Lincoln Council is proposing legislation that would limit the number of new HMOs. Their plans involve requiring landlords and property owners to gain planning permission before converting a property into an HMO.







Females Living in Shared Housing Pay More Rent

Women living in shared, rental accommodation are £2,271 worse off than men, revealed data from flat and house share website SpareRoom.

The site compared the finances of male and females living in flat shares.

The research found that although women earn 7% less than men, a pay gap of £1,995, women spend £276 more on rent a year.

In the capital, the pay gap widens to £4,236. Women earn 14% less than men but pay £48 more in rent per year, leaving them worse off.

Females Living in Shared Housing Pay More Rent

Females Living in Shared Housing Pay More Rent

Around one in seven (15%) female flat sharers spend over 50% of their income on rent, compared to just 8% of male flat sharers. In London, where affordability is more severe, 17% of female flat sharers spend 50% or more of their wages on rent.

On an age basis, women in their 20s in London pay the largest proportion of their salary on rent; almost one in five (19%) spend over half on rent compared to only one in ten men.

SpareRoom also discovered that men, who pay an average rent of £511 per month, are more likely to have rent inclusive of bills. Almost half (48%) pay rent including bills, compared to 39% of women, who pay an average of £534 a month. This means that the outgoings and earnings gap is further stretched.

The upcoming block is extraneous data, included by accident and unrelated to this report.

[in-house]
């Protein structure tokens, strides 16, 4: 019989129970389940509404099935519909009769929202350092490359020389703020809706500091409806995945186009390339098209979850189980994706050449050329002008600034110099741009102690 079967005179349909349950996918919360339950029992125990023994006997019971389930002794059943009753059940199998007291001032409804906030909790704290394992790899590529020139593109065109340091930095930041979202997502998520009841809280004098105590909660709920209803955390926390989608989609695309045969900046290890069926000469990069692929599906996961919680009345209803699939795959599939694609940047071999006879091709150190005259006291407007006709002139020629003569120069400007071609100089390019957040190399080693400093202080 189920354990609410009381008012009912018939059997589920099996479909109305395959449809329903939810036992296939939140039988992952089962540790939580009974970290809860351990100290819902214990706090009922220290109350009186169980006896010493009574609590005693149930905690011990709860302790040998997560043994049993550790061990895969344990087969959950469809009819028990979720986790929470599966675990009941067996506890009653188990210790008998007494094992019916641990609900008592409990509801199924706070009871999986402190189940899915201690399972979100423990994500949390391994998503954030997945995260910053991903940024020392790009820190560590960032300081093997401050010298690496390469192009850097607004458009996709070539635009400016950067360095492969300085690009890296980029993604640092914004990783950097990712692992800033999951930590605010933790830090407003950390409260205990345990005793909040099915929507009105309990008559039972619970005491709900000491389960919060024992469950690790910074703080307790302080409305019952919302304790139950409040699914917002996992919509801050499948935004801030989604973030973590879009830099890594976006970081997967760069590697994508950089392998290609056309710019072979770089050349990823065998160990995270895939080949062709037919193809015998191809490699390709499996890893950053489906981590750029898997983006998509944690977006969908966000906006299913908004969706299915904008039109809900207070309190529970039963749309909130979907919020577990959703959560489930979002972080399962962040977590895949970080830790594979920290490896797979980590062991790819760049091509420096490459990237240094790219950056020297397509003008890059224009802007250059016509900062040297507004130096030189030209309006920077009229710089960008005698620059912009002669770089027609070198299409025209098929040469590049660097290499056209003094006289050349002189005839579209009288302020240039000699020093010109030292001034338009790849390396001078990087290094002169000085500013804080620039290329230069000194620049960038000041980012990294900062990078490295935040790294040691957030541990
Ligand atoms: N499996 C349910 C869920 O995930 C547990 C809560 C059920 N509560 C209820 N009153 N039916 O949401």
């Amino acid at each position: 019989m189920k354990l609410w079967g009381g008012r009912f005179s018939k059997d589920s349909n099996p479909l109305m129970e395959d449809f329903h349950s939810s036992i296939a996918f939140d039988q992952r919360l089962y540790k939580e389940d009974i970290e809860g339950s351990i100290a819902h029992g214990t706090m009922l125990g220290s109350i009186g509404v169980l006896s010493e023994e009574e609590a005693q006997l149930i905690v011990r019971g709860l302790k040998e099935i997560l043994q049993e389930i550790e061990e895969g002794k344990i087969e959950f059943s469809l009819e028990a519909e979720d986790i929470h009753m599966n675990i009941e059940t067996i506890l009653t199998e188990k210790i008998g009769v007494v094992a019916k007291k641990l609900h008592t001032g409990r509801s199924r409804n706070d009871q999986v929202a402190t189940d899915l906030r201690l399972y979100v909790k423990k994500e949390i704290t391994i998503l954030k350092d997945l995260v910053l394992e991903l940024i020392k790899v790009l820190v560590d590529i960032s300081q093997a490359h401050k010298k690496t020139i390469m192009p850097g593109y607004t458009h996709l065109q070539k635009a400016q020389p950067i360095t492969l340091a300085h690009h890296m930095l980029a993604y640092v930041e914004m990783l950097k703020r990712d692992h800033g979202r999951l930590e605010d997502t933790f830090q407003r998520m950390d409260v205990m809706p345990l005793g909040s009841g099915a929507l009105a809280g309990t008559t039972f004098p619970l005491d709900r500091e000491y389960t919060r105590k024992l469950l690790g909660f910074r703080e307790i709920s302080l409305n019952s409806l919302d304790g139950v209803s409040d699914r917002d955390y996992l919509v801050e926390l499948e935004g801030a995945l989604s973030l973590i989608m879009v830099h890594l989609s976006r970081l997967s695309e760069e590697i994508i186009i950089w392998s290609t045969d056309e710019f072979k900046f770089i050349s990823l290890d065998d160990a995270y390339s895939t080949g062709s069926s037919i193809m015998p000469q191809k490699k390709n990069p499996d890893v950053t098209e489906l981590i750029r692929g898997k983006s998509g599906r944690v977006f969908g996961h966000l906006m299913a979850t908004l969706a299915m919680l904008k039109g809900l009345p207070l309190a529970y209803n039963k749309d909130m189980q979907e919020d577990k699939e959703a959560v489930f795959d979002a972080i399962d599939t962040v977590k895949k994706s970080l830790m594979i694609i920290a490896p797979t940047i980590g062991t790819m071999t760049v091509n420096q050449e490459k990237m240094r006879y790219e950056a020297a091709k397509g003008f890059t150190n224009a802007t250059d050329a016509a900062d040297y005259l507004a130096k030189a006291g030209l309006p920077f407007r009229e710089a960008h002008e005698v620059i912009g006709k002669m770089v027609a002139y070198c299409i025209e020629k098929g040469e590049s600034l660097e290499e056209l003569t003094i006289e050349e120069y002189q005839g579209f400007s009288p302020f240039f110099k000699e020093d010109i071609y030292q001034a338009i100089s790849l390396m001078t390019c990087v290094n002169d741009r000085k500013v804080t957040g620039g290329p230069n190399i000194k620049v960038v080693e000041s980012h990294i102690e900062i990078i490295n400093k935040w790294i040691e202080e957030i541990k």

Just 26% of women flat sharers say that they could afford to rent alone, compared to around half (46%) of men.

This makes it unsurprising that more women are spending longer living in shared housing than men. Over a third (34%) of female flat sharers in their 30s have lived in this type of property for more than five years, compared to only 22% of males. In the capital, this rises to 37% of women and 24% of men.

The research also reveals that male renters are more likely to live in larger properties; 30% of male flat sharers live in bigger households, of four or more people, meaning bills are typically cheaper. Only a quarter of female flat sharers live in these households.

Men are also more likely to live in rental accommodation that does not have a living room; 29% of male flat sharers in their 30s compromise on a living room, compared to 19% of females.

Director of SpareRoom, Matt Hutchinson, comments: “With such a defined salary gap between the sexes, it’s no surprise women are flat sharing for longer. In spite of it being 2015, women are still earning less than men, but they don’t get a discount on their rent for being female.”

Hutchinson advises: “One result of this affordability burden is that 12% of female renters don’t ever expect to be able to buy homes of their own. If homeownership feels like a distant dream, there are a few ways you can lower your rent to help you save. Consider living in larger house shares. As a general rule, the bigger the property the cheaper your rent and bills are likely to be.

“Living as a lodger can also save you money, as lodger rents are usually cheaper. We’re increasingly seeing young professionals who have managed to get on the property ladder choosing to rent out their spare rooms to make ends meet, so, in many cases, living with your landlord won’t feel any different from living in a flat share.”1